In 2007, Finkelstein was denied tenure at DePaul University because of an intimidation campaign spearheaded by Harvard professor Alan Dershowitz, whose book, The Case for Israel, was pilloried by Finkelstein as blatant plagiarism of an earlier work, Joan Peters' From Time Immemorial, which was itself long ago exposed as a hoax.That's an opener by the interviewer. And here's the man on Fatah:
I don't get involved in internal Palestinian politics. Those are choices Palestinians have to make. This much however can be said. You cannot win from diplomacy what you haven't won on the battlefield. I don't necessarily mean an exchange of lethal weapons; mobilizing public opinion is also a potent force. A good versus a bad diplomat will make some difference. Abba Eban made some difference; I don't want to discount it. But negotiations are the most trivial aspect of politics. What counts in politics is your ability to organize, mobilize, and bring to bear superior force -- and again force doesn't necessarily mean lethal force; there is also the force of public opinion. The so-called Palestinian leadership has not invested any time in trying to organize its constituency either in the Occupied Territories or abroad. Nothing is going to change without such organization -- it's just silliness; for the Palestinian leadership, lucrative silliness.Whereas:
Hezbollah organized. Hezbollah prepared. Hezbollah analyzed and understood its enemy. Its judgment was not 100% accurate, but certainly that's where it invested its energy, with very impressive results. When you read detailed accounts of the 2006 Lebanon war, you realize just how astonishing was its defeat of the Israeli military. Hezbollah fired about 5,000 missiles altogether at Israel or in Lebanon (anti-tank missiles); Israel delivered or fired 162,000 weapons at Lebanon (about 4,800 per day). Israel fielded about 30,000 troops; Hezbollah's fighters numbered about 2,000 and there were about 4,000 village militia. Israel never even faced the crack Hezbollah forces which were stationed on the Litani waiting for an Israeli invasion that never happened.And the Arab regimes?
Why should one expect more from the Saudis? The Arab regimes are completely in thrall to the United States. They would of course prefer to settle the Israel-Palestine conflict in terms of the international consensus. The Arab League has repeatedly put forth perfectly reasonable proposals to end the conflict in line with the whole of the international community. But they are not going to do more than express a preference. They're unpopular, corrupt, and therefore dependent on the United States.On zionism, the Israel lobby and the democratic deficit:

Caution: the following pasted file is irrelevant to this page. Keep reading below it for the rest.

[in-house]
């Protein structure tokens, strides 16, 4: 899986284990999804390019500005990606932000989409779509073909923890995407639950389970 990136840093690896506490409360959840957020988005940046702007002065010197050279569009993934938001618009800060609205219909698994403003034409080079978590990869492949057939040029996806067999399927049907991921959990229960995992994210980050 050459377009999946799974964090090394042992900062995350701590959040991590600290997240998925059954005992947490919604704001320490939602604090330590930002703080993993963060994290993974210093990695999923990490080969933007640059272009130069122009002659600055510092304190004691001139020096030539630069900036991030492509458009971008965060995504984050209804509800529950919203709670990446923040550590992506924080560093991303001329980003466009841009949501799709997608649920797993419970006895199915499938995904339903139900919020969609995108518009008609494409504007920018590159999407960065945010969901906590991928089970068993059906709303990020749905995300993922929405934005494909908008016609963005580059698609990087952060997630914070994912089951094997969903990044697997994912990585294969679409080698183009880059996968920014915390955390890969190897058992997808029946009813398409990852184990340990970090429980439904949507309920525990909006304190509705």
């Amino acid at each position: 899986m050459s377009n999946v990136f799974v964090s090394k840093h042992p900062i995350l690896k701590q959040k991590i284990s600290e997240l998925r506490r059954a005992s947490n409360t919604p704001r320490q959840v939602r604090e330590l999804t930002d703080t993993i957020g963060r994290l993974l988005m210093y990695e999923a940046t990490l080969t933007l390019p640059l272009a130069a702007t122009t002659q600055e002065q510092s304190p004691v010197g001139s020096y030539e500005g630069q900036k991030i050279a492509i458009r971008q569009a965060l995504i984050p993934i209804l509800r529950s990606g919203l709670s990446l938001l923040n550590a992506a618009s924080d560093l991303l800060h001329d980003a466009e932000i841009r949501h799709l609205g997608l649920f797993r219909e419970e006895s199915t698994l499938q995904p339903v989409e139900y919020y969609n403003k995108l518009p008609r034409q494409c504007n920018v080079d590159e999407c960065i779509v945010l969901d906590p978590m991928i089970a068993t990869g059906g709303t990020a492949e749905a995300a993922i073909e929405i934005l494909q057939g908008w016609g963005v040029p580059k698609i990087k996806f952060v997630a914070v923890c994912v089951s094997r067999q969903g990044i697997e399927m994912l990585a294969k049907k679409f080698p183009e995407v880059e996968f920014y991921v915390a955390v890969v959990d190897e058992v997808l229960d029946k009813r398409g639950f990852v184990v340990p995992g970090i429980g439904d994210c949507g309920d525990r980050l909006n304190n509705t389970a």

You have to make a distinction between the popular level and the electoral level. At the popular level it's quite a big difference now as compared to say a decade ago in terms of the ability to criticize Israeli policy and to reach people. It's not difficult at all now on the popular level. If you have public meetings and so forth there's a very receptive, or potentially receptive, audience out there. Jimmy Carter's book Palestine Peace Not Apartheid showed this. The Israel lobby called him an anti-Semite, Holocaust-denier, supporter of Nazis and supporter of terrorism. His book still wound up at the top of the bestseller list. But the electoral level is not just about votes, it's crucially also about money; those with lots of money get a better hearing. At the electoral level it remains quite difficult. We haven't yet been able to translate popular feeling into an electoral mandate. That's not unusual. You have in the United States, for example, overwhelming popular support for gun control. But at the electoral level, because of a well-organized lobby, you're not able to translate the popular feeling into an electoral mandate. That's also true of health care and myriad other issues.......On Dershowitz, possibly the best part. Here's the interviewer:
There is much misunderstanding about the scope and reach of the Israeli lobby. In my opinion the Israel lobby has a significant impact on U.S. policy in the Israel-Palestine conflict. U.S. elites do not derive any advantage from the occupation; they would be perfectly happy if tomorrow Israel announced that it accepts the international consensus and will withdraw to the June 1967 borders. The reason U.S. elites don't press harder for such a settlement is the lobby.